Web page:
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Creating the Next Generation of Innovators

18 May 2016 at 9:46 am
Ellie Cooper
Julian Lee wants to help foster the next generation of scientists by making technology exciting for children, writes Ellie Cooper in this week’s Spotlight on Social Enterprise.

Ellie Cooper | 18 May 2016 at 9:46 am


Creating the Next Generation of Innovators
18 May 2016 at 9:46 am

Julian Lee wants to help foster the next generation of scientists by making technology exciting for children, writes Ellie Cooper in this week’s Spotlight on Social Enterprise.

Little Makers ClubAn HSC-level maths and science tutor, Julian Lee, founded social enterprise BrainCrank, which centres on the Little Makers Club, a technology program for primary school children.

He was inspired by his children, and their friends and cousins, who were playing with littleBits – colour coded electronic pieces created in the United States that provide a hands-on experience in a fun and safe environment.

“I saw all these different age groups all working together and really engaged around electronics,” Lee said.  

“I thought, wow… I could take the things that I’ve learnt for high school and take it back to primary school to try to address some of the challenges that happen as children grow up and lose interest in science and technology.”

The need to increase engagement in STEM (science, technology, engineering and mathematics) in Australia has been well publicised, and Lee said, from his personal experience, he could see a great need to target younger children.  

“By the time children reach high school a lot of students have lost interest in science and technology,” he said.  

“I think all subject areas are fascinating, but to have people think science and technology are boring is a big shame for Australia. In terms of staying innovative on the global stage, we need our best and brightest being interested in science and technology.”

He also wants to see greater female representation in STEM-related industries by providing them with a meaningful experience at a young age.  

“Boys become more interested in science and technology-related subjects than girls do, which of course relates to profession choices as men and women,” he said.

“Everything we use now has some digital component. Having two daughters myself, I think it’s really important that girls have a really strong and interesting start in science and technology from an early age so they don’t opt out of it later for what I’ve sort of seen as unfair reasons – they decide they don’t like it.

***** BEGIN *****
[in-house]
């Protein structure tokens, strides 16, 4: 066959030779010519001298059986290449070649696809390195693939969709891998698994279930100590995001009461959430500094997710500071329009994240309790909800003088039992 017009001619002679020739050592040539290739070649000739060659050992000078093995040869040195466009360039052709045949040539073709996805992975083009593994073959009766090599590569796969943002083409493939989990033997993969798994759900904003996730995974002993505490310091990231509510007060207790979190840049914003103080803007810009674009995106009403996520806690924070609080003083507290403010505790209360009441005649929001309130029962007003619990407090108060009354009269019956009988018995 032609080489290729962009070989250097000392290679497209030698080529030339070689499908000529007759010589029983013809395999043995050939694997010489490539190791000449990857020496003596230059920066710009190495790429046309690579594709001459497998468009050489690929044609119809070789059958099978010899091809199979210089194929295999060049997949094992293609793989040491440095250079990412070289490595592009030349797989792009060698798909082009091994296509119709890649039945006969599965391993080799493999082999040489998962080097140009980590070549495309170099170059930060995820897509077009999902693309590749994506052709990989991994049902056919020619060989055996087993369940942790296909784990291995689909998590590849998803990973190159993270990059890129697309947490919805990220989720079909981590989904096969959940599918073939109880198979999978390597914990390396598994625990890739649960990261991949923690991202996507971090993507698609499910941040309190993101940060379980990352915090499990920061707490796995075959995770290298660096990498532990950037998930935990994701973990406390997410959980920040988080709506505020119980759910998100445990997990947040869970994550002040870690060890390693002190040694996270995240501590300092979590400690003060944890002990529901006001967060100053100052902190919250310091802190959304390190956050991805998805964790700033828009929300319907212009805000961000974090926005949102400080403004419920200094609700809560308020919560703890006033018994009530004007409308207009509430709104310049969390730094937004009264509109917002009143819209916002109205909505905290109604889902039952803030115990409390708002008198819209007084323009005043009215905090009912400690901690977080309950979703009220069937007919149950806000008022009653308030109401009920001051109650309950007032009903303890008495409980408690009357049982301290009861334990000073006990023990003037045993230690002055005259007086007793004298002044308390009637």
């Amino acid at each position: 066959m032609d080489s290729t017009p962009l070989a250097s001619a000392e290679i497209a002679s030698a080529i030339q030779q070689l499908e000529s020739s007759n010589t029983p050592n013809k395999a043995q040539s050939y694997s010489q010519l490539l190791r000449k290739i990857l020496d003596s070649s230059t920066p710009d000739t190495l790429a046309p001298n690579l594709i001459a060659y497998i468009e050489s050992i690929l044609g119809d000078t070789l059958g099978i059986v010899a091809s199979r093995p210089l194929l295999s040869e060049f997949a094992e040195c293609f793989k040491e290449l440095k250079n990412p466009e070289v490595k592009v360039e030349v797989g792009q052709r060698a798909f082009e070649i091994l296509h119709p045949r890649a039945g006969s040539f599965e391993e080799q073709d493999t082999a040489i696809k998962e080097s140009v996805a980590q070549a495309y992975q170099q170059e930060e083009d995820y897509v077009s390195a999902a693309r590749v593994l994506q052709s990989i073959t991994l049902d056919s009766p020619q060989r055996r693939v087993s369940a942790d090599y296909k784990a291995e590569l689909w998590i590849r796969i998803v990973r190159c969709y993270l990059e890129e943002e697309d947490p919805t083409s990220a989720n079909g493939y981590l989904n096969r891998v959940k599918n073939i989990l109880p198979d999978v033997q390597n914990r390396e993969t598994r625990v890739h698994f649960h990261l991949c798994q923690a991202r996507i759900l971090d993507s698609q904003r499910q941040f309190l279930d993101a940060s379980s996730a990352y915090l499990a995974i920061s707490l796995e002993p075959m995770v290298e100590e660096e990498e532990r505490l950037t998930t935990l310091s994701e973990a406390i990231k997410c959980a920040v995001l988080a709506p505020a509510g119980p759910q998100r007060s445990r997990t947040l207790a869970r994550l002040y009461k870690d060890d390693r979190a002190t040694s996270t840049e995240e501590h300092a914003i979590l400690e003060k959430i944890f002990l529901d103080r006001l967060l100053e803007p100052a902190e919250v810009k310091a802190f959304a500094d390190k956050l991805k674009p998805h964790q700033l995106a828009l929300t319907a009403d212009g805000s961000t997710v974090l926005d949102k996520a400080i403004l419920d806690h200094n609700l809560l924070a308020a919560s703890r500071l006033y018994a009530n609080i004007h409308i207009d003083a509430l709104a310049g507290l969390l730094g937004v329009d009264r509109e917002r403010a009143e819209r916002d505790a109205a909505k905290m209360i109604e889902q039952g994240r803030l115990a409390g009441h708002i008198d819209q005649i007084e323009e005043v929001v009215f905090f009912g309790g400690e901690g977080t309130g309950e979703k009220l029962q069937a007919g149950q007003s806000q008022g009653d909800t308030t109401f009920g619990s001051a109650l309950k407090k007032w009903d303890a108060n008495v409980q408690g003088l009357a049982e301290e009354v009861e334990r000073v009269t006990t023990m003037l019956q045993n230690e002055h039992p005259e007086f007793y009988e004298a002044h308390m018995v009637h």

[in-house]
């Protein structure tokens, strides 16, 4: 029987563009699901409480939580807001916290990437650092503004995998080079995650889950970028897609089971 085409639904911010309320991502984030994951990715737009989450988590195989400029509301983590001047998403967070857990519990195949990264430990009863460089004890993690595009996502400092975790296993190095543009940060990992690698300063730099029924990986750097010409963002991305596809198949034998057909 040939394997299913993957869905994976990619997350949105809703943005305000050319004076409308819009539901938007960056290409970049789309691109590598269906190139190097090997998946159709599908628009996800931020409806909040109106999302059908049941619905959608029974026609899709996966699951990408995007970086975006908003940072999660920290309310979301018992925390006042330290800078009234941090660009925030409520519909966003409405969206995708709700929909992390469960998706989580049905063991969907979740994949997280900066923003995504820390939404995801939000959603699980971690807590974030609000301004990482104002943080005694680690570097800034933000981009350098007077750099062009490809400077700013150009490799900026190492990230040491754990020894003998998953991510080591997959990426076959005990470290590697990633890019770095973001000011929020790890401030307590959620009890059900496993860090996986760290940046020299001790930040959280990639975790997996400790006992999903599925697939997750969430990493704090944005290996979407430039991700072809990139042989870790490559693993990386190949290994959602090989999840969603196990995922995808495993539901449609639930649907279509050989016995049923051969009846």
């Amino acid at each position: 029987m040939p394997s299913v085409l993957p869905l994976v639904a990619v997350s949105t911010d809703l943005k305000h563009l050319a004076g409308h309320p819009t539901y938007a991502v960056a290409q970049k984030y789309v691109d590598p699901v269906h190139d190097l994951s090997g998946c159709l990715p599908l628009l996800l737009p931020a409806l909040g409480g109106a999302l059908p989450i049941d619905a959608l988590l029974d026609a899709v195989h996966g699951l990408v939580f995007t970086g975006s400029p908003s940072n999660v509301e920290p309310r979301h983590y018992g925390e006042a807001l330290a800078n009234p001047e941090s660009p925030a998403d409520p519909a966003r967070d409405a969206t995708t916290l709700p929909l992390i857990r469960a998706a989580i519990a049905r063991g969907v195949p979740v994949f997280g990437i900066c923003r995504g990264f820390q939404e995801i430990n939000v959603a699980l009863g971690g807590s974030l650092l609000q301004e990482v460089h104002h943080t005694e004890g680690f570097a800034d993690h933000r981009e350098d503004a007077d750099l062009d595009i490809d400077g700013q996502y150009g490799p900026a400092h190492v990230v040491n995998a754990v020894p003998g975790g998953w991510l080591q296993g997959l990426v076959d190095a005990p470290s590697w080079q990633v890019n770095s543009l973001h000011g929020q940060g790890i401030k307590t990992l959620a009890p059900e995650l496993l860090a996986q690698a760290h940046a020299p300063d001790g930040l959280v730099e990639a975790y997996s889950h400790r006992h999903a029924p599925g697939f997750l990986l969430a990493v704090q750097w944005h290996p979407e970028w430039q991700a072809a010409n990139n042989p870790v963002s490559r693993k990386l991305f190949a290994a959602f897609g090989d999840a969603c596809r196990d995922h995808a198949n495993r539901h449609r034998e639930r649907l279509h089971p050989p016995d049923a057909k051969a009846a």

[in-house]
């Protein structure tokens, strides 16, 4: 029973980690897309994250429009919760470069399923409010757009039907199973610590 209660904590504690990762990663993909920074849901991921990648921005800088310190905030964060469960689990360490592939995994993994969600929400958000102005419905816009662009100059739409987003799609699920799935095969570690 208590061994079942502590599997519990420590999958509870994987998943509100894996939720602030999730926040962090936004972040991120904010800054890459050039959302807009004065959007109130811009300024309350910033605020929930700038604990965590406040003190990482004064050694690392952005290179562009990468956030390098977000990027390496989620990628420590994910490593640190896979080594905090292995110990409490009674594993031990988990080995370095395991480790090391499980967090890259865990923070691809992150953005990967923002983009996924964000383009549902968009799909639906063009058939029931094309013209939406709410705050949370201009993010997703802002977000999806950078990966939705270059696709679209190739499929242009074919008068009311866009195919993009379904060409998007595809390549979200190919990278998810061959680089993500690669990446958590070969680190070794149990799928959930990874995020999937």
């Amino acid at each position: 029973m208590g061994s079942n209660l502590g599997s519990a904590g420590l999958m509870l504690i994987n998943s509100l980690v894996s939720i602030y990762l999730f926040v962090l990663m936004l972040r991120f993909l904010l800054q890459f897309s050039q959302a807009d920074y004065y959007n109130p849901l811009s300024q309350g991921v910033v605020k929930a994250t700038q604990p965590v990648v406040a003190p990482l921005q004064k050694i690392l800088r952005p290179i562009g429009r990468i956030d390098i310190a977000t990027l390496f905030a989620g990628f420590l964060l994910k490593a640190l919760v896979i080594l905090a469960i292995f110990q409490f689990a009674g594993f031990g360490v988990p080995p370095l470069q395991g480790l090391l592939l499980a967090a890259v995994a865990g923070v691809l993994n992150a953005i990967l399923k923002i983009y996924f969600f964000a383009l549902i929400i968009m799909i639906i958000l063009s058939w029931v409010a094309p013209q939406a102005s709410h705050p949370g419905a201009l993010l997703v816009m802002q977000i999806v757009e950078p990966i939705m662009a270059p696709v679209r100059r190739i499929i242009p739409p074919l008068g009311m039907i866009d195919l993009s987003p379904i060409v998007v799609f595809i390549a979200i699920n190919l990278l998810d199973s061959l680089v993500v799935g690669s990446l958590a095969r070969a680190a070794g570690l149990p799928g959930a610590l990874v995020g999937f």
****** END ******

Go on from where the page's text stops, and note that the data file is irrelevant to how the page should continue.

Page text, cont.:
“We all probably think back to our schooling days and remember one or two teachers that we really liked, or subjects that we really liked, and that probably made a big difference to the choices we made in life.

“Little Makers is about making sure that there’s a really positive and fun learning experience around science and technology.”

Lee launched Little Makers in Sydney this year. But to get it off the ground he needed significant startup capital to purchase a set of littleBits – a crucial component that would make it possible for primary school children to use electronics safely.

He applied for and received an ING Direct Dreamstarter grant to cover the initial cost.

 “Two things then happened at once, ING supported the purchase of a classroom-sized kit their support was critical and at the same time I managed to get a school [Newton Public School] on board to deliver the program to every student in the school over the course of this year. That then made ING’s investment more than a stab in the dark,” he said.  

Lee is currently delivering a 10-week course to students in years one through six. Already 400 students have completed or are currently completing the program, and he will work with a further 400 over the course of the year.   

“Over the 10 weeks we introduce them to the different types of electronic pieces inputs, outputs, power, wires,” he said.

“They learn about all the variations and we move up to doing projects where they actually build things based on circuit diagrams.Little Makers Club

“Using the littleBits, because they’re magnetic, there’s no soldering required, you can’t put them together in the wrong way, or in a dangerous way, and so they can experiment as much as they like to create their project. There’s a lot of chance to take advantage of children’s natural creativity and experimentation.”

In the early stages of the program, the students begin with smaller projects, building sound-activated torches, music synthesisers or “mars rovers”.

“Then in the third part of the program they have a chance to work on a single project for two or three weeks where they can really develop it into something more than can be done in a 50-minute period,” Lee said.